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Poetry of Henry Wadsworth Longfellow
Translations

FROM THE GERMAN
   THE HAPPIEST LAND
                       
There sat one day in quiet,
  By an alehouse on the Rhine,
Four hale and hearty fellows,
  And drank the precious wine.

The landlord's daughter filled their cups,
  Around the rustic board
Then sat they all so calm and still,
  And spake not one rude word.

But, when the maid departed,
  A Swabian raised his hand,
And cried, all hot and flushed with wine,
  "Long live the Swabian land!

"The greatest kingdom upon earth
  Cannot with that compare
With all the stout and hardy men
  And the nut-brown maidens there.

"Ha!" cried a Saxon, laughing,
  And dashed his heard with wine;
"I had rather live in Laplaud,
  Than that Swabian land of thine!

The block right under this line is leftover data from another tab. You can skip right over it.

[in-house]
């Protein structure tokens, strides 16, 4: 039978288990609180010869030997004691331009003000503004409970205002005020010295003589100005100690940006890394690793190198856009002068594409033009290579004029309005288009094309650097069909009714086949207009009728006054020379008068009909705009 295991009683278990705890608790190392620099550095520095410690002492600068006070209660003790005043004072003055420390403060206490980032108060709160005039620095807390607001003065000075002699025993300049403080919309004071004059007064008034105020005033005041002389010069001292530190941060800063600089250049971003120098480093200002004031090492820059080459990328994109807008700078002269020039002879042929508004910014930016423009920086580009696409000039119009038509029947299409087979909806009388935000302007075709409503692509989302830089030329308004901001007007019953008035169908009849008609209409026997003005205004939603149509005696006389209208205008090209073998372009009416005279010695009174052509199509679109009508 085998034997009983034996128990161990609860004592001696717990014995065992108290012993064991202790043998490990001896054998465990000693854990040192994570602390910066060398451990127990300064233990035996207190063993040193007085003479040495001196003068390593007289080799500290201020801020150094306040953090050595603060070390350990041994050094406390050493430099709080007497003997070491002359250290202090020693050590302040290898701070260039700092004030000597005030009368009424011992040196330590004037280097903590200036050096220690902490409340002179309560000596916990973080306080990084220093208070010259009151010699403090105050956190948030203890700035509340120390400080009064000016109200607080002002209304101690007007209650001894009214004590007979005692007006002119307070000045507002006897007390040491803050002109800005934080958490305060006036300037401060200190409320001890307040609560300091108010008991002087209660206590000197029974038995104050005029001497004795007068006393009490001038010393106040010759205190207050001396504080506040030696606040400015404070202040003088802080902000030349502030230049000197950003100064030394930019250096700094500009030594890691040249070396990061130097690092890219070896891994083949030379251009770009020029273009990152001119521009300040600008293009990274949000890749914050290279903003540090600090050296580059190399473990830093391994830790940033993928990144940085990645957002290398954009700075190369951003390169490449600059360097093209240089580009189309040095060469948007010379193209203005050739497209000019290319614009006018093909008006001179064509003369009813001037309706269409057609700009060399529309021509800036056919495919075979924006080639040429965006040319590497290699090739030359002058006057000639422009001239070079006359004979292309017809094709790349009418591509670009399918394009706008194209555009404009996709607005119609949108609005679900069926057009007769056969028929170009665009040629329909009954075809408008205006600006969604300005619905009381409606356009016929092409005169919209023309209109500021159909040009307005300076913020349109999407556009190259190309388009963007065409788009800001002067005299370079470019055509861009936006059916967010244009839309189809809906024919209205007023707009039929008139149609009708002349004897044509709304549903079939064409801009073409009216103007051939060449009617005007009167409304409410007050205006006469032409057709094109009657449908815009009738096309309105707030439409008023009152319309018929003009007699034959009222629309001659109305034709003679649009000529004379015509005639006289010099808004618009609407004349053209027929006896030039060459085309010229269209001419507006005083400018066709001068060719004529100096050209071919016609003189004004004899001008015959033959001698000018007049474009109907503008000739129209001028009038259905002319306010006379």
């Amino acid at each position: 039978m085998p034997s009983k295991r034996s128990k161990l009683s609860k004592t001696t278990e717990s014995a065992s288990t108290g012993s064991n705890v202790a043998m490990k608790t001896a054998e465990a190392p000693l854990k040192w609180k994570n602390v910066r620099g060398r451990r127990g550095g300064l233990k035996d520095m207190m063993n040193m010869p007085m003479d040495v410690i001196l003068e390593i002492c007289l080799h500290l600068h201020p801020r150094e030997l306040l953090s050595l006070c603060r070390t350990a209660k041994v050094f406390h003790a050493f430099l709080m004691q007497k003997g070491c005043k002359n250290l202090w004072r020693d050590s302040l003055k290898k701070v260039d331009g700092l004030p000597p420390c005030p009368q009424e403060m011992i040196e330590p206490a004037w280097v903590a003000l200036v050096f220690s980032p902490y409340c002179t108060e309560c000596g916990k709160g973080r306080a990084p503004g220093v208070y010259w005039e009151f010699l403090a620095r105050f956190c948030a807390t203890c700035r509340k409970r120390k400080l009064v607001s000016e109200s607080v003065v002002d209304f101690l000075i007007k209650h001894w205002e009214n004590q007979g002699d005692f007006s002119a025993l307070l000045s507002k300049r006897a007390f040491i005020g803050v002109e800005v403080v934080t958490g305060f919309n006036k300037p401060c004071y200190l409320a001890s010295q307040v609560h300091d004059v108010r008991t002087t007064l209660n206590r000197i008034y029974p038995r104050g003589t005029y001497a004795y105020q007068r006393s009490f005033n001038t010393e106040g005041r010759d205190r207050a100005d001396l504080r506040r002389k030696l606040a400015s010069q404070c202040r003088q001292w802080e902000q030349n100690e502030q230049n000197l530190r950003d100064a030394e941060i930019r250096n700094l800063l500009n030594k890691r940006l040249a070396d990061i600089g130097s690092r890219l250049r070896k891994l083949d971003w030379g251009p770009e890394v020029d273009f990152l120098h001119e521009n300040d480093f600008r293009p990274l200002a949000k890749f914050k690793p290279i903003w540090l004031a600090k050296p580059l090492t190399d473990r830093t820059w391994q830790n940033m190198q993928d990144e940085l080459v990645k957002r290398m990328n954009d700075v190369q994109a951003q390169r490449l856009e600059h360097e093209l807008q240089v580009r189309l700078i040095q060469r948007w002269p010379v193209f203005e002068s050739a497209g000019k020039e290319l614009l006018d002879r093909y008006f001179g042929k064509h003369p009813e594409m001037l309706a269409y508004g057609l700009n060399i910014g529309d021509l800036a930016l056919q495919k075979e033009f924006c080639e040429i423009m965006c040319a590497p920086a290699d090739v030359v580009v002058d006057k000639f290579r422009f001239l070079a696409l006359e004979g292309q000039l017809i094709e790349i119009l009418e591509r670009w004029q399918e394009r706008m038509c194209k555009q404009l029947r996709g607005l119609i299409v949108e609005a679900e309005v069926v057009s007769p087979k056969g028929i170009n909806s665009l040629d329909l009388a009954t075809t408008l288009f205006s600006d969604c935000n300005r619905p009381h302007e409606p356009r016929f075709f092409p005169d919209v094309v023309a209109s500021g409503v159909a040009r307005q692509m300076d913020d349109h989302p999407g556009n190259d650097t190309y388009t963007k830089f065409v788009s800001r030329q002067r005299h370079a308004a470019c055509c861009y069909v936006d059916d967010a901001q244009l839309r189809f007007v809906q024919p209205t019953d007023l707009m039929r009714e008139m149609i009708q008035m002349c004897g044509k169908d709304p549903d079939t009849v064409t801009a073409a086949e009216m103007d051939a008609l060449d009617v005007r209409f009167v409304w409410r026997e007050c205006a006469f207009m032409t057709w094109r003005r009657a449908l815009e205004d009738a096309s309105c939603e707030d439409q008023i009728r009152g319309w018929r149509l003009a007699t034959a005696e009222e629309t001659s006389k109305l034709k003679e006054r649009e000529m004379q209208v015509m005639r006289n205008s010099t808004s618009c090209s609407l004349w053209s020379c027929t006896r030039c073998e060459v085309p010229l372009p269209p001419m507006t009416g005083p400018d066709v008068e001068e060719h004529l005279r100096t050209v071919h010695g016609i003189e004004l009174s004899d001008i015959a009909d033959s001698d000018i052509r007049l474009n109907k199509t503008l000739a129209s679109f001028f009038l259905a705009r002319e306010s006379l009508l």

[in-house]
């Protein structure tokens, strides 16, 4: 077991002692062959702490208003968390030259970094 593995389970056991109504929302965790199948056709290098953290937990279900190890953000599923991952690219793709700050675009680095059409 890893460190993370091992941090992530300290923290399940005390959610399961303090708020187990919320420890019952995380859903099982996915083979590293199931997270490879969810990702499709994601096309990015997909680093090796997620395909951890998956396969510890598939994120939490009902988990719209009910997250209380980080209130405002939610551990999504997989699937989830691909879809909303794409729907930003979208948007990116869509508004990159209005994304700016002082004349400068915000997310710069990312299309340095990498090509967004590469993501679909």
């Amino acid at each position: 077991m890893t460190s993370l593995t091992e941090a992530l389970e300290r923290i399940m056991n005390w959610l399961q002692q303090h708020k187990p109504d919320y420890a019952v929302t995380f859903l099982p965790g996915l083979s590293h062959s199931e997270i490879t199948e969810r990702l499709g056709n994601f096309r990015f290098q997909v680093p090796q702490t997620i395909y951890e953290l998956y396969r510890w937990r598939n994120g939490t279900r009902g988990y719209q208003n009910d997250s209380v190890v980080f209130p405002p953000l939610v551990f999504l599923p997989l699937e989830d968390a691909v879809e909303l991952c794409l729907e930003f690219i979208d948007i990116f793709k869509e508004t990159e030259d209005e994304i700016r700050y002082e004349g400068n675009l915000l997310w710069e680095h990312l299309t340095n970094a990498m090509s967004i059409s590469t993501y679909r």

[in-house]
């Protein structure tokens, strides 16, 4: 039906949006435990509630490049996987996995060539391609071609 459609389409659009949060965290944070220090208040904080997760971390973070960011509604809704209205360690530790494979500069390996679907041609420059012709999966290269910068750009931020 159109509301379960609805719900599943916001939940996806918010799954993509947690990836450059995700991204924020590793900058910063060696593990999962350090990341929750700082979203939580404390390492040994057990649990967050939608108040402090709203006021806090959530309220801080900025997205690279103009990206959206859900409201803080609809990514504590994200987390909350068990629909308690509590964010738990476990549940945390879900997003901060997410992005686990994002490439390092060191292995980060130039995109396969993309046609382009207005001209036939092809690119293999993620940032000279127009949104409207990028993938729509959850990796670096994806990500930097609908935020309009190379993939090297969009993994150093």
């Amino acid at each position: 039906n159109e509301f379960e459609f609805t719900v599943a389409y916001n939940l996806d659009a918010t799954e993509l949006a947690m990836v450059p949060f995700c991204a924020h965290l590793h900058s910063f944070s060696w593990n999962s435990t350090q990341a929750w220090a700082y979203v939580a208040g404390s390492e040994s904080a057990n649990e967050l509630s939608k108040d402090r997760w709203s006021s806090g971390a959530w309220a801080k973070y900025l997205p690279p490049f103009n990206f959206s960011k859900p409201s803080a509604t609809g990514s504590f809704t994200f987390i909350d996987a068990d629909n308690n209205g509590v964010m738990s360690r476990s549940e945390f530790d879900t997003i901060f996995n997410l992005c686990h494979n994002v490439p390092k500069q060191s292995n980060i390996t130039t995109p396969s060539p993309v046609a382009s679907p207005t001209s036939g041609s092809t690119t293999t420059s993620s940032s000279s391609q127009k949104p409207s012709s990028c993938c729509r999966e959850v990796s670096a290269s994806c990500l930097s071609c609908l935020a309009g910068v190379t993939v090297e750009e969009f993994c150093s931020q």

"The goodliest land on all this earth,
  It is the Saxon land
There have I as many maidens
  As fingers on this hand!"

"Hold your tongues! both Swabian
     and Saxon!"
  A bold Bohemian cries;
"If there's a heaven upon this earth,
  In Bohemia it lies.

"There the tailor blows the flute,
  And the cobbler blows the horn,
And the miner blows the bugle,
  Over mountain gorge and bourn."
. . . . . . . . . . . . . .
And then the landlord's daughter
Up to heaven raised her hand,
And said, "Ye may no more contend,--
There lies the happiest land!"